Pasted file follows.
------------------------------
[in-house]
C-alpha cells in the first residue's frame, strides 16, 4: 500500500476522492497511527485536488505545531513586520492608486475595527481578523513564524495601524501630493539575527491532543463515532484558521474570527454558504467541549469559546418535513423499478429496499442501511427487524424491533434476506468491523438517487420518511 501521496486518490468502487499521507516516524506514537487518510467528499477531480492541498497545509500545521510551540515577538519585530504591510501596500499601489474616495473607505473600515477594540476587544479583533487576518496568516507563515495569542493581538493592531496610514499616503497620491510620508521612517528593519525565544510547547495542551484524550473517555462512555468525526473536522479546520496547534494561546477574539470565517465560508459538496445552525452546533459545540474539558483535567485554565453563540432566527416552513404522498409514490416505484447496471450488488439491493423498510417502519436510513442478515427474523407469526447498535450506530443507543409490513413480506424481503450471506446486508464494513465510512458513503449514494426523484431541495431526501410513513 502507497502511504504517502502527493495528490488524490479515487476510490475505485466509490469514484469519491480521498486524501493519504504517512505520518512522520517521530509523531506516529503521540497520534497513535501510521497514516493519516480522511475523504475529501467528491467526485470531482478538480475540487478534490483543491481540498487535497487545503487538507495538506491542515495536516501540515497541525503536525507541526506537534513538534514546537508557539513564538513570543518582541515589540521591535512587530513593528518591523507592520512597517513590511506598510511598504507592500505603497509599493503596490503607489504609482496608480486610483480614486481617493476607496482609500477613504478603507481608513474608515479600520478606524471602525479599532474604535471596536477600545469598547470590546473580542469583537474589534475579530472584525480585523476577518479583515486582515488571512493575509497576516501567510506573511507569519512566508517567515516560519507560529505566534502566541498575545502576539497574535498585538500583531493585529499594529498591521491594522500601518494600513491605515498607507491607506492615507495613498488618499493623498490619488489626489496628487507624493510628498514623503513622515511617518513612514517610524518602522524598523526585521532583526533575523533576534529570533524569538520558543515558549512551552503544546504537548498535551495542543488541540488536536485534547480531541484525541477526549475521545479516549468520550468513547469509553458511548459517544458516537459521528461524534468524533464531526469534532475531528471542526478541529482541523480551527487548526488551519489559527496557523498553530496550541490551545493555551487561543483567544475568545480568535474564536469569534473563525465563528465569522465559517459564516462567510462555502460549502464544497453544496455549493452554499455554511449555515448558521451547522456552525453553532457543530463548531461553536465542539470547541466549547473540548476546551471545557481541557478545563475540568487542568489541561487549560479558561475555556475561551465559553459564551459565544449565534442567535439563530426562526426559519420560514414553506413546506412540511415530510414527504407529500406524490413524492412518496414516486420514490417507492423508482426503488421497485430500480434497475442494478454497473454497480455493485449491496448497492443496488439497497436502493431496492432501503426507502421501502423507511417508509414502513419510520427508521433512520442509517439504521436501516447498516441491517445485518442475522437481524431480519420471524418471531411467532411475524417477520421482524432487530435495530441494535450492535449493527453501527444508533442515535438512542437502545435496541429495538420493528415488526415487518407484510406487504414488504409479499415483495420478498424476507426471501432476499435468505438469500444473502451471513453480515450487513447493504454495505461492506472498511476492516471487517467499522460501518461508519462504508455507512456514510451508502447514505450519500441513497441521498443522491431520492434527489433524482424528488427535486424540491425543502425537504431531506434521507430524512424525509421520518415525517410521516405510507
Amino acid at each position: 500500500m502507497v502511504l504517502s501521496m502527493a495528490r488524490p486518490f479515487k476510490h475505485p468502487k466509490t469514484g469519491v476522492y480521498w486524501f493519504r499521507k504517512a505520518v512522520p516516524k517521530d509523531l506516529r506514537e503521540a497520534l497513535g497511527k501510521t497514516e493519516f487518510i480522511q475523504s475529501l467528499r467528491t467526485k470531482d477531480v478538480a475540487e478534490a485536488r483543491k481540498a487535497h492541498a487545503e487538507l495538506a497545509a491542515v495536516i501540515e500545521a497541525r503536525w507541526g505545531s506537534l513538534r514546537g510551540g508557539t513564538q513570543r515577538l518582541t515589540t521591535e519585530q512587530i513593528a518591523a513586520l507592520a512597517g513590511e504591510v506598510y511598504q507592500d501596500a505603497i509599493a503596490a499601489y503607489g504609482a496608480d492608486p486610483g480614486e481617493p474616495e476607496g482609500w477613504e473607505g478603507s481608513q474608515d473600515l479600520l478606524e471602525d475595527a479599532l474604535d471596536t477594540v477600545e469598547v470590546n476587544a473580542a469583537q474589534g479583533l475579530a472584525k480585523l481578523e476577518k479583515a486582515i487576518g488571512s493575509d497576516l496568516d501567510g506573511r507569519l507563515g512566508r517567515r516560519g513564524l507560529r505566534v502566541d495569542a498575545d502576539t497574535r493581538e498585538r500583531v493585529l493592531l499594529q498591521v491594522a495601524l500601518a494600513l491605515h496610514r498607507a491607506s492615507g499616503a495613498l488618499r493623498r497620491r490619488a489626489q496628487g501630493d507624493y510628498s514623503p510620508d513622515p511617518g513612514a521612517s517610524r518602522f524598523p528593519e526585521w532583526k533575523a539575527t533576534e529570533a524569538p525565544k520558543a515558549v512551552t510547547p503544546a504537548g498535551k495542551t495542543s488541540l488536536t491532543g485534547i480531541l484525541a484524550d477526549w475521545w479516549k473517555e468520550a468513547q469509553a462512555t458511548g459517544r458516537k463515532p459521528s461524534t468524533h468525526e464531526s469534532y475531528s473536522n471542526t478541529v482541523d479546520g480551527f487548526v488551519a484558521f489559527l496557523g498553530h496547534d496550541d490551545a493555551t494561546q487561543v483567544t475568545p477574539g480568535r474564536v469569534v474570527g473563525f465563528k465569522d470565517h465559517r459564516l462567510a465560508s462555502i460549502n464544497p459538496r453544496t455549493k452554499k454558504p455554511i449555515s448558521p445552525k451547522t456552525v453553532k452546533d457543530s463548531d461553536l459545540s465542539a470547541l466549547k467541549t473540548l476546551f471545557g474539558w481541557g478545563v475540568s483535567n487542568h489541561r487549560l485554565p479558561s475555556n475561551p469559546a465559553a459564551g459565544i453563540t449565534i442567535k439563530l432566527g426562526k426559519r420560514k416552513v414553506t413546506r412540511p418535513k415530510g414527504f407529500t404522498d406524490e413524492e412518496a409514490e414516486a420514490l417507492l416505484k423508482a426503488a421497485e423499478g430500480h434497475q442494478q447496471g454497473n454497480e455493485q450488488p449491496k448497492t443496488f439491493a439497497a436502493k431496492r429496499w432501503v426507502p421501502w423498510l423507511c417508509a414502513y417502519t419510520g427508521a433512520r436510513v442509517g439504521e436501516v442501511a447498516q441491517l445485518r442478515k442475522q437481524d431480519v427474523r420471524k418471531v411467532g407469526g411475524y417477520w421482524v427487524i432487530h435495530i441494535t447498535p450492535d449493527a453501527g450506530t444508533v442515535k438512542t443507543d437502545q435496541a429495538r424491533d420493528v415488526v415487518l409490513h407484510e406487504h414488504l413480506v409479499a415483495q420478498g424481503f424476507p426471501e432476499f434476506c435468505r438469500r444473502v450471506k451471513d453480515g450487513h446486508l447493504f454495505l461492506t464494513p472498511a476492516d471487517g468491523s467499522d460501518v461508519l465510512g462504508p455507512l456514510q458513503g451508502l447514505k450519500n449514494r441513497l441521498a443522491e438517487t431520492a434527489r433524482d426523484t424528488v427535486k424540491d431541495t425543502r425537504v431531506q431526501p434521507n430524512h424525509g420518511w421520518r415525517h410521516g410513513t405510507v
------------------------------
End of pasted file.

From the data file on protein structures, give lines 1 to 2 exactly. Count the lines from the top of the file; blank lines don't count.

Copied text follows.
[in-house]
C-alpha cells in the first residue's frame, strides 16, 4: 500500500476522492497511527485536488505545531513586520492608486475595527481578523513564524495601524501630493539575527491532543463515532484558521474570527454558504467541549469559546418535513423499478429496499442501511427487524424491533434476506468491523438517487420518511 501521496486518490468502487499521507516516524506514537487518510467528499477531480492541498497545509500545521510551540515577538519585530504591510501596500499601489474616495473607505473600515477594540476587544479583533487576518496568516507563515495569542493581538493592531496610514499616503497620491510620508521612517528593519525565544510547547495542551484524550473517555462512555468525526473536522479546520496547534494561546477574539470565517465560508459538496445552525452546533459545540474539558483535567485554565453563540432566527416552513404522498409514490416505484447496471450488488439491493423498510417502519436510513442478515427474523407469526447498535450506530443507543409490513413480506424481503450471506446486508464494513465510512458513503449514494426523484431541495431526501410513513 502507497502511504504517502502527493495528490488524490479515487476510490475505485466509490469514484469519491480521498486524501493519504504517512505520518512522520517521530509523531506516529503521540497520534497513535501510521497514516493519516480522511475523504475529501467528491467526485470531482478538480475540487478534490483543491481540498487535497487545503487538507495538506491542515495536516501540515497541525503536525507541526506537534513538534514546537508557539513564538513570543518582541515589540521591535512587530513593528518591523507592520512597517513590511506598510511598504507592500505603497509599493503596490503607489504609482496608480486610483480614486481617493476607496482609500477613504478603507481608513474608515479600520478606524471602525479599532474604535471596536477600545469598547470590546473580542469583537474589534475579530472584525480585523476577518479583515486582515488571512493575509497576516501567510506573511507569519512566508517567515516560519507560529505566534502566541498575545502576539497574535498585538500583531493585529499594529498591521491594522500601518494600513491605515498607507491607506492615507495613498488618499493623498490619488489626489496628487507624493510628498514623503513622515511617518513612514517610524518602522524598523526585521532583526533575523533576534529570533524569538520558543515558549512551552503544546504537548498535551495542543488541540488536536485534547480531541484525541477526549475521545479516549468520550468513547469509553458511548459517544458516537459521528461524534468524533464531526469534532475531528471542526478541529482541523480551527487548526488551519489559527496557523498553530496550541490551545493555551487561543483567544475568545480568535474564536469569534473563525465563528465569522465559517459564516462567510462555502460549502464544497453544496455549493452554499455554511449555515448558521451547522456552525453553532457543530463548531461553536465542539470547541466549547473540548476546551471545557481541557478545563475540568487542568489541561487549560479558561475555556475561551465559553459564551459565544449565534442567535439563530426562526426559519420560514414553506413546506412540511415530510414527504407529500406524490413524492412518496414516486420514490417507492423508482426503488421497485430500480434497475442494478454497473454497480455493485449491496448497492443496488439497497436502493431496492432501503426507502421501502423507511417508509414502513419510520427508521433512520442509517439504521436501516447498516441491517445485518442475522437481524431480519420471524418471531411467532411475524417477520421482524432487530435495530441494535450492535449493527453501527444508533442515535438512542437502545435496541429495538420493528415488526415487518407484510406487504414488504409479499415483495420478498424476507426471501432476499435468505438469500444473502451471513453480515450487513447493504454495505461492506472498511476492516471487517467499522460501518461508519462504508455507512456514510451508502447514505450519500441513497441521498443522491431520492434527489433524482424528488427535486424540491425543502425537504431531506434521507430524512424525509421520518415525517410521516405510507